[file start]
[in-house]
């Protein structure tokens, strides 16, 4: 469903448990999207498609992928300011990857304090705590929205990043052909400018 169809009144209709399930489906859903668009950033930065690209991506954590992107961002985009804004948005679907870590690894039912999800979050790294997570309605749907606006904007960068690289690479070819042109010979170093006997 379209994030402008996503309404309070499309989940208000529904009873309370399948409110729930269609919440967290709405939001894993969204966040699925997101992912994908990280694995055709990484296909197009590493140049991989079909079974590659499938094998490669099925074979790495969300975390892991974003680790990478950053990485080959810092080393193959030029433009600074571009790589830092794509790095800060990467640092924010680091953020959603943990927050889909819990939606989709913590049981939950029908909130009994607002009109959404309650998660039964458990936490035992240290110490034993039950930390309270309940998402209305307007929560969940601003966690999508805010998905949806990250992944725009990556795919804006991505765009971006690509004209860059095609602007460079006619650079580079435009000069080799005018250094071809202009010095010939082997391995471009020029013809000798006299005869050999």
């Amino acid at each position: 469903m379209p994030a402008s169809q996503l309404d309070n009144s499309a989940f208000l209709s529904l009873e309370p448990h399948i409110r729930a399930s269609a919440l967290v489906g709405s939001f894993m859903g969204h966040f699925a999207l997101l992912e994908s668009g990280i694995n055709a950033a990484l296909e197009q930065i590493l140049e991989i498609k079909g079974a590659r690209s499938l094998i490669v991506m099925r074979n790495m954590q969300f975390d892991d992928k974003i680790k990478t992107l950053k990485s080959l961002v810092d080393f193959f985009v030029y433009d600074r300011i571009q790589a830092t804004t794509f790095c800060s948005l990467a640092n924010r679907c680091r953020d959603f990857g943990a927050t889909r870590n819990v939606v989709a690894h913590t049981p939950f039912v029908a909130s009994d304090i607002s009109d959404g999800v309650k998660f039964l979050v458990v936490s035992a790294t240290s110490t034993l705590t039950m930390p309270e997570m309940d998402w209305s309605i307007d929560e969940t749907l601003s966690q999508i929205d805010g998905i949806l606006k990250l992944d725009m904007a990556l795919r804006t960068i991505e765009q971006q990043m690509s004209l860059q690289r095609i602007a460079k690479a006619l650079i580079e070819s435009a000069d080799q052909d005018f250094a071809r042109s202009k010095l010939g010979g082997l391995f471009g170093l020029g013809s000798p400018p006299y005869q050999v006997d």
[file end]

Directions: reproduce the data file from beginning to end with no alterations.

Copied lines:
[in-house]
């Protein structure tokens, strides 16, 4: 469903448990999207498609992928300011990857304090705590929205990043052909400018 169809009144209709399930489906859903668009950033930065690209991506954590992107961002985009804004948005679907870590690894039912999800979050790294997570309605749907606006904007960068690289690479070819042109010979170093006997 379209994030402008996503309404309070499309989940208000529904009873309370399948409110729930269609919440967290709405939001894993969204966040699925997101992912994908990280694995055709990484296909197009590493140049991989079909079974590659499938094998490669099925074979790495969300975390892991974003680790990478950053990485080959810092080393193959030029433009600074571009790589830092794509790095800060990467640092924010680091953020959603943990927050889909819990939606989709913590049981939950029908909130009994607002009109959404309650998660039964458990936490035992240290110490034993039950930390309270309940998402209305307007929560969940601003966690999508805010998905949806990250992944725009990556795919804006991505765009971006690509004209860059095609602007460079006619650079580079435009000069080799005018250094071809202009010095010939082997391995471009020029013809000798006299005869050999």
């Amino acid at each position: 469903m379209p994030a402008s169809q996503l309404d309070n009144s499309a989940f208000l209709s529904l009873e309370p448990h399948i409110r729930a399930s269609a919440l967290v489906g709405s939001f894993m859903g969204h966040f699925a999207l997101l992912e994908s668009g990280i694995n055709a950033a990484l296909e197009q930065i590493l140049e991989i498609k079909g079974a590659r690209s499938l094998i490669v991506m099925r074979n790495m954590q969300f975390d892991d992928k974003i680790k990478t992107l950053k990485s080959l961002v810092d080393f193959f985009v030029y433009d600074r300011i571009q790589a830092t804004t794509f790095c800060s948005l990467a640092n924010r679907c680091r953020d959603f990857g943990a927050t889909r870590n819990v939606v989709a690894h913590t049981p939950f039912v029908a909130s009994d304090i607002s009109d959404g999800v309650k998660f039964l979050v458990v936490s035992a790294t240290s110490t034993l705590t039950m930390p309270e997570m309940d998402w209305s309605i307007d929560e969940t749907l601003s966690q999508i929205d805010g998905i949806l606006k990250l992944d725009m904007a990556l795919r804006t960068i991505e765009q971006q990043m690509s004209l860059q690289r095609i602007a460079k690479a006619l650079i580079e070819s435009a000069d080799q052909d005018f250094a071809r042109s202009k010095l010939g010979g082997l391995f471009g170093l020029g013809s000798p400018p006299y005869q050999v006997d």